President's weekly report — March 22, 2013
Environment — Victory in Decker!
The Supreme Court issued a major victory for common sense this week in Decker v. Northwest Environmental Defense Center. In a 7 – 1 decision, the Court ruled that timber companies did not have to obtain individual discharge permits for culverts and the like on forest roads used for timber harvesting. If the decision had gone the other way, there well could have been total gridlock in the timber industry as hundreds of thousands of permits could have been required. Interestingly, Justice Scalia dissented in part, arguing that it is inappropriate to defer to federal agencies’ interpretation of their own regulations.
Environment — Endangerment Finding
We filed our petition for writ of certiorari in our “Endangerment Finding” case, Pacific Legal Foundation v. Environmental Protection Agency. The endangerment finding refers to EPA’s decision that carbon dioxide emissions must be regulated under the Clean Air Act. However, we believe the law is plain: such a major regulatory decision must be submitted to the agency’s Science Advisory Board for review prior to the adoption of the final decision. The Court of Appeals disagreed and we are now asking the Supreme Court to review.
Environment — Placer Gold Mining
The Supreme Court denied a petition for writ of certiorari in The New 49ers v. United States Forest Service. This leaves the 9th Circuit decision requiring consultations under the Endangered Species Act for virtually all approvals of placer gold mine operations — even those very small operations that must be approved of automatically. This case has troubling implications for other routine permitting by federal agencies. We had filed an amicus brief.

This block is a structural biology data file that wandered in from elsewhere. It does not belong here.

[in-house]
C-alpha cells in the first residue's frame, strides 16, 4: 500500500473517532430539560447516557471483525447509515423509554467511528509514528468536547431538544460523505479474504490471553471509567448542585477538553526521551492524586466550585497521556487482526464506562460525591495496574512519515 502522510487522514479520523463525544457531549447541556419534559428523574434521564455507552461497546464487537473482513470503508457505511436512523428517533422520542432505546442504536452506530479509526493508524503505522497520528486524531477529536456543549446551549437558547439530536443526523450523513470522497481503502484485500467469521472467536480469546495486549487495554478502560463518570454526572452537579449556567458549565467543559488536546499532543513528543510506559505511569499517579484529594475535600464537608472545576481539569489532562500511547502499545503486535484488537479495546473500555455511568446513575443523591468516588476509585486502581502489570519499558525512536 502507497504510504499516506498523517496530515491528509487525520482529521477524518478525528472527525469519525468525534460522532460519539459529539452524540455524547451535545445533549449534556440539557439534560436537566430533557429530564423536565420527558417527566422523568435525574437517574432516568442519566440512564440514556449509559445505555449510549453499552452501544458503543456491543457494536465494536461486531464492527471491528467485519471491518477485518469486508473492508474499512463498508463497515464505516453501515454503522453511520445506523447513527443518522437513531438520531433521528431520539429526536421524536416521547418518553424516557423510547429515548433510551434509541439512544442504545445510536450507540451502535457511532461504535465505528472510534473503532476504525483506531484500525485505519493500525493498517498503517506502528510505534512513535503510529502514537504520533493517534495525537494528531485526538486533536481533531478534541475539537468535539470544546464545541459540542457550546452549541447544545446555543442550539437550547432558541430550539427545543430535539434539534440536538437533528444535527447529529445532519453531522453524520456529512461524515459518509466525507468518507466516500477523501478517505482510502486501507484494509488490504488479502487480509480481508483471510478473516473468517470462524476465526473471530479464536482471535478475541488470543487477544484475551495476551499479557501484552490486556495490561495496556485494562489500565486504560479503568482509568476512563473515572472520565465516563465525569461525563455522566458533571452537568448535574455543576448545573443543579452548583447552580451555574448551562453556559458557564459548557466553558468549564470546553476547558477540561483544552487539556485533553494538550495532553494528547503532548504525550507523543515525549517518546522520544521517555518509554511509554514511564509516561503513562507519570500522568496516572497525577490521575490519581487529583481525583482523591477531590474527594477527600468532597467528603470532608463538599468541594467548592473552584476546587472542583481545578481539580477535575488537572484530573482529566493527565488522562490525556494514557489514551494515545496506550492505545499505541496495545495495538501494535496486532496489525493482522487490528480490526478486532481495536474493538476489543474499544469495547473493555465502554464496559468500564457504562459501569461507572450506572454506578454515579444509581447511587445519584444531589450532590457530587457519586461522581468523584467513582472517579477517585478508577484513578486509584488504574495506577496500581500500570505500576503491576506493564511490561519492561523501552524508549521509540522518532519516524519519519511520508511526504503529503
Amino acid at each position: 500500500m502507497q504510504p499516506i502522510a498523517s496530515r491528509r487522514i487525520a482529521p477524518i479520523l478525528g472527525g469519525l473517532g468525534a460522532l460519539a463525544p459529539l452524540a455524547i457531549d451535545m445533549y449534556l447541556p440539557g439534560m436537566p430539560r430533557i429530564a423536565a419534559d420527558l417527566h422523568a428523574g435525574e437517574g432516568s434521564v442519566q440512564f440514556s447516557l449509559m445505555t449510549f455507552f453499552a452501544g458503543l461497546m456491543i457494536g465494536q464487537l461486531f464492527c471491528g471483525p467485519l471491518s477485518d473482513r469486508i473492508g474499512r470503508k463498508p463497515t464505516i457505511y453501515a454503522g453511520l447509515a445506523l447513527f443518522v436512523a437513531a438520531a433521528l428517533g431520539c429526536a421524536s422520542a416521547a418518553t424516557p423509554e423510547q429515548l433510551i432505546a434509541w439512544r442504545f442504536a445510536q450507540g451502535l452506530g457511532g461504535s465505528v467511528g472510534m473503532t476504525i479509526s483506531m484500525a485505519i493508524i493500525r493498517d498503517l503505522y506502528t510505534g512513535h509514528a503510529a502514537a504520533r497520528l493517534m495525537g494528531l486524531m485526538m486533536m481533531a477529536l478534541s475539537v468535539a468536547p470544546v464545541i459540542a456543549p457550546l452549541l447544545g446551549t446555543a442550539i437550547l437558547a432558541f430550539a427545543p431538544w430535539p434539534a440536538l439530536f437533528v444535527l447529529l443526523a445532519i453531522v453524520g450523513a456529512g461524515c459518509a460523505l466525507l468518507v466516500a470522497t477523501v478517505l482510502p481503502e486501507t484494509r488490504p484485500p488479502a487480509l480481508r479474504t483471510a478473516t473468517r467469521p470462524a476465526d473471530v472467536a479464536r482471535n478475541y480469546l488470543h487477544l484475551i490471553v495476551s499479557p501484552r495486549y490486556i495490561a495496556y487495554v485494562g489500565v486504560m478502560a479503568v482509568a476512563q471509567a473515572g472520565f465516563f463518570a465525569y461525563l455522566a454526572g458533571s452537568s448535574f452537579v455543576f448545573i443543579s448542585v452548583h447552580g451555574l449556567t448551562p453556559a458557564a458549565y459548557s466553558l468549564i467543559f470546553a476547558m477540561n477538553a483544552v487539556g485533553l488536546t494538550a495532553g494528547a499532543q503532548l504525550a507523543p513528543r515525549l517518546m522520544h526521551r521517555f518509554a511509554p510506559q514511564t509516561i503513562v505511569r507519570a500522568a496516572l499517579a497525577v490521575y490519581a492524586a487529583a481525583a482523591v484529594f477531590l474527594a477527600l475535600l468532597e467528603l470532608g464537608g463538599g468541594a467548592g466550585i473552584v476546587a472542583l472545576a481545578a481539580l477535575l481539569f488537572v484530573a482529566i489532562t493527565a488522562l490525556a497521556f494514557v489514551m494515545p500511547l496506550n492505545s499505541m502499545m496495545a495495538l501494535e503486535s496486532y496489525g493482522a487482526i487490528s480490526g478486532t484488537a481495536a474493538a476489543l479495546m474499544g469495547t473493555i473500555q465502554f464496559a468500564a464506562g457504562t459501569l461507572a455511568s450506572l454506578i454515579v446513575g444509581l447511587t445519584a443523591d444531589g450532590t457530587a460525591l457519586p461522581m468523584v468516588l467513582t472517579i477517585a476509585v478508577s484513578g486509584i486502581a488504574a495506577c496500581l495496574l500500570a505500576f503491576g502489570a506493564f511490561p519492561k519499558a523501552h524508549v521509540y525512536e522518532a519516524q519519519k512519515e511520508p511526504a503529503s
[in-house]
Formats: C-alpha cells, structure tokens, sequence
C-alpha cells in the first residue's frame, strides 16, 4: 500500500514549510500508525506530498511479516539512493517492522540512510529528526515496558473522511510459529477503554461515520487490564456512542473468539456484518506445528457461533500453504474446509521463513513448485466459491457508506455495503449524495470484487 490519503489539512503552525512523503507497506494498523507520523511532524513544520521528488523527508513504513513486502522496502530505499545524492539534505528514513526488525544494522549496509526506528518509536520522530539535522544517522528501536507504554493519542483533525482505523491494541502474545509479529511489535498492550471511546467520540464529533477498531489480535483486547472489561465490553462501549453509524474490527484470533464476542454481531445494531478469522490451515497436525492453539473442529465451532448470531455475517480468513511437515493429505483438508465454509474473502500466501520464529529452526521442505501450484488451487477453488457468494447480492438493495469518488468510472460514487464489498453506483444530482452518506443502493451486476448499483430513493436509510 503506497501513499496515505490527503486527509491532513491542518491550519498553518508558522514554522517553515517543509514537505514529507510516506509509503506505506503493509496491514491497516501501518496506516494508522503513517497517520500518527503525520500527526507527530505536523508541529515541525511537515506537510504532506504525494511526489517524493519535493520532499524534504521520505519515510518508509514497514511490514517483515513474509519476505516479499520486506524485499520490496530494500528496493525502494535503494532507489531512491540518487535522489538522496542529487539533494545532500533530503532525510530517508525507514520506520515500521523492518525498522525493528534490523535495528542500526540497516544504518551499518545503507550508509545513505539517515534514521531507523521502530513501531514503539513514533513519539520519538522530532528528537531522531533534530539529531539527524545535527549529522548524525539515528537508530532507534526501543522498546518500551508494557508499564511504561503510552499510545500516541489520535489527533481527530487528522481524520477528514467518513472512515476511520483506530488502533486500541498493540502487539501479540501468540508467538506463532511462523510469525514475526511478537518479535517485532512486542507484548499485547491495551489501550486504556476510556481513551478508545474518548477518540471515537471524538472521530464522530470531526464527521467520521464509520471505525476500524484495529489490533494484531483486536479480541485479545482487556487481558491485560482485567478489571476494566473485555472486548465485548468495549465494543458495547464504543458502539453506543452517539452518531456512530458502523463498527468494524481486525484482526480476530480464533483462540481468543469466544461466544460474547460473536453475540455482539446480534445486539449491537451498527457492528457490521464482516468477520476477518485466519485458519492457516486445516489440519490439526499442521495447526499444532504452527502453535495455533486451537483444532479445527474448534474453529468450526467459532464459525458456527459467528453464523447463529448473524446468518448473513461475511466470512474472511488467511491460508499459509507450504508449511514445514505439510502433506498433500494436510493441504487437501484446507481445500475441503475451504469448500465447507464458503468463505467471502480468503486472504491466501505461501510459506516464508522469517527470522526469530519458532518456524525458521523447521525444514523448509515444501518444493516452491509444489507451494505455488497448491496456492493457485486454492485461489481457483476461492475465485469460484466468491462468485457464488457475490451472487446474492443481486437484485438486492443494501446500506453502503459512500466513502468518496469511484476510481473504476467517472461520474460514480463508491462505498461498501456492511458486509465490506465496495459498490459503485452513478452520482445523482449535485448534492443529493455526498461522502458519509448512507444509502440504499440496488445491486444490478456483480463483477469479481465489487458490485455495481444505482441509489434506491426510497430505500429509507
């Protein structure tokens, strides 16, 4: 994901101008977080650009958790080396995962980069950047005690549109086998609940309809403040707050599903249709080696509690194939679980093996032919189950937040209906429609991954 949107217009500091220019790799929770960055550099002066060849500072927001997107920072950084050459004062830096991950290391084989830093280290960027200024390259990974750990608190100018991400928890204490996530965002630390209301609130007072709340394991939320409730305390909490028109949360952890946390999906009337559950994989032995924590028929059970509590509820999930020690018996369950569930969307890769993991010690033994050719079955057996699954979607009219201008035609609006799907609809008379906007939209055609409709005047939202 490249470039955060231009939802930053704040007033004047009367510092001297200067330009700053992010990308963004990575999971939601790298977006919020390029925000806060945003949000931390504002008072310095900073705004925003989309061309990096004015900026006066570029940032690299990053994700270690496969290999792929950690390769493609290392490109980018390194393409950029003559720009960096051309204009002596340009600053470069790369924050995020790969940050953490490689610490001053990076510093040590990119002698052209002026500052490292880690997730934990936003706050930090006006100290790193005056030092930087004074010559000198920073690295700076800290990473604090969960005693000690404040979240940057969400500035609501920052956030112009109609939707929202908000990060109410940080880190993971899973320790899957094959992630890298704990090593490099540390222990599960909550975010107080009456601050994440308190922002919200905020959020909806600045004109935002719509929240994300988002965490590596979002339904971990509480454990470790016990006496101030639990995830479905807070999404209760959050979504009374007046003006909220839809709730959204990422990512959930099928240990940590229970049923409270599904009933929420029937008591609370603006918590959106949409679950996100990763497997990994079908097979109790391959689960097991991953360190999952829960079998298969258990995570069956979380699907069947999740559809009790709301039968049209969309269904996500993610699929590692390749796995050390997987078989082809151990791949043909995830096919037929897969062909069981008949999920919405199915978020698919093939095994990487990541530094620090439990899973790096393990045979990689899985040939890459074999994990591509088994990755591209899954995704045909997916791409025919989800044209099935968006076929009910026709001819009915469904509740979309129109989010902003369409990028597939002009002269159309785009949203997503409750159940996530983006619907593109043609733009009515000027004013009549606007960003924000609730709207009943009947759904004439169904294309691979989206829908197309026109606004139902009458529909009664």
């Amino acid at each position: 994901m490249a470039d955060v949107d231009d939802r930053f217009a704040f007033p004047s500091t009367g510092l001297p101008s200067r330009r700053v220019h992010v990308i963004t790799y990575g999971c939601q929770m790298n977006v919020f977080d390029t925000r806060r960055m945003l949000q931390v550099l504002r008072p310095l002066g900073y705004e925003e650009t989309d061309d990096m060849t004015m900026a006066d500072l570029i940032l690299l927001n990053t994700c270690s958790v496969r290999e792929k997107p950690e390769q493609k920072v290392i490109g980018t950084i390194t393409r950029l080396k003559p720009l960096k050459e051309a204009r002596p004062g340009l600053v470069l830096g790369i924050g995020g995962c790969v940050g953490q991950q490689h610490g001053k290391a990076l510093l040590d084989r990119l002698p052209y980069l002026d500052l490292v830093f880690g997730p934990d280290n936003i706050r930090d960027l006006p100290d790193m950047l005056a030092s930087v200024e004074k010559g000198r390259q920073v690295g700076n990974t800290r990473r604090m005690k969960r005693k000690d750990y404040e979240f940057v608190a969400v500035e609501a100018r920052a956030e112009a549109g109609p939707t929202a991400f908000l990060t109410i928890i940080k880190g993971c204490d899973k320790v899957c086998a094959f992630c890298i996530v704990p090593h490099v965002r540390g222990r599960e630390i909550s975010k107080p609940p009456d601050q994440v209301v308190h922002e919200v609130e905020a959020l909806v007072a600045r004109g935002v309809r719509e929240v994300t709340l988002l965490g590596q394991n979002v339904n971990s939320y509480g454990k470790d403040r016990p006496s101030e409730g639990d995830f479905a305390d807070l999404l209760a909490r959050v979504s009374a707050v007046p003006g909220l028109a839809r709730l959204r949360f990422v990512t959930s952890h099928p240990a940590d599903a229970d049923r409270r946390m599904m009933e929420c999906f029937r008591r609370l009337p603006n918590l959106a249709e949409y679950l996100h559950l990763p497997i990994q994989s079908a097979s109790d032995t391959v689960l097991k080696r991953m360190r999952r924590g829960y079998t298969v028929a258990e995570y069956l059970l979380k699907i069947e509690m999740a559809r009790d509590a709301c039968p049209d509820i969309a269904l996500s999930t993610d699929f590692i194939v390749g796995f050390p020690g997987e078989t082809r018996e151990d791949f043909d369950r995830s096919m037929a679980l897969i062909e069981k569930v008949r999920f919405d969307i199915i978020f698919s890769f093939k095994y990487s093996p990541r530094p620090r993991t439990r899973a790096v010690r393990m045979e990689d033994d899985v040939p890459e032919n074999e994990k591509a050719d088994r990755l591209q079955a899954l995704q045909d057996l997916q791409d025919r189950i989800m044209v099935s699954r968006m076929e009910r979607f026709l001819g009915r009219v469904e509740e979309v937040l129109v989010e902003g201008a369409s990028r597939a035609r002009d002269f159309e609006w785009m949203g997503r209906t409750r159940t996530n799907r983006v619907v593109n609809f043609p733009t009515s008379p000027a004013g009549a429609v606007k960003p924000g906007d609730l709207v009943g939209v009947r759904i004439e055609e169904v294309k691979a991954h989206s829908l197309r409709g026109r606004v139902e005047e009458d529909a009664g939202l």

Free Enterprise Project — Tort Reform
We filed our amicus brief in Sears v. Butler, a case that looks at allegations regarding alleged mold problems in some Sears front-loading washers. The lawyers for the plaintiffs are arguing that all purchasers of the washing machines should be included in a class, whether or not they suffered any problems. The 7th Circuit agreed, finding that it would be “efficient” to certify such a class. Our amicus brief does not agree, and urges the Supreme Court to take this case to strike down the notion that efficiency must trump justice.
Timothy Sandefur had two articles published this week. The first is on commercial speech, Returning to the True Spirit of the First Amendment, and is published in Cato’s magazine Regulation. The second, Is the PPHCA “Tax” Constitutional?, is an article on Sissel, our challenge to Obamacare. It is published in the Journal of Florida’s James Madison Institute and you can read it here (at page 40).
What to read next
Shed a (crocodile) tear for Luke Skywalker today, as Mark Hamill’s much ballyhooed Autograph Law is set to be undone and reformed by the same California officials who made the mistake to pass it in the first place. AB 228 has arrived at the Governor’s desk, and in all likelihood will be signed into law any day.
Our new flagship publication, Sword&Scales, offers 16 pages of news and information to bring you up close to the vital work of our legal team. Our ardent defense of the right to own and use private property takes center stage in the inaugural issue. It’s at the core of our mission in the nation’s courts.
On Thursday, in Minnesota Voters Alliance v. Mansky, PLF filed this reply brief in support of its cert petition to the Supreme Court of the United States. In this case, we’re representing Minnesota voters in a First Amendment challenge to a ban on political apparel at polling places.
The Daily Journal published my column on California Cannabis Coalition v. City of Upland, recently decided by the California Supreme Court. As the op-ed points out, the ruling undermines Proposition 218’s requirements that all new taxes at the local level need voter approval.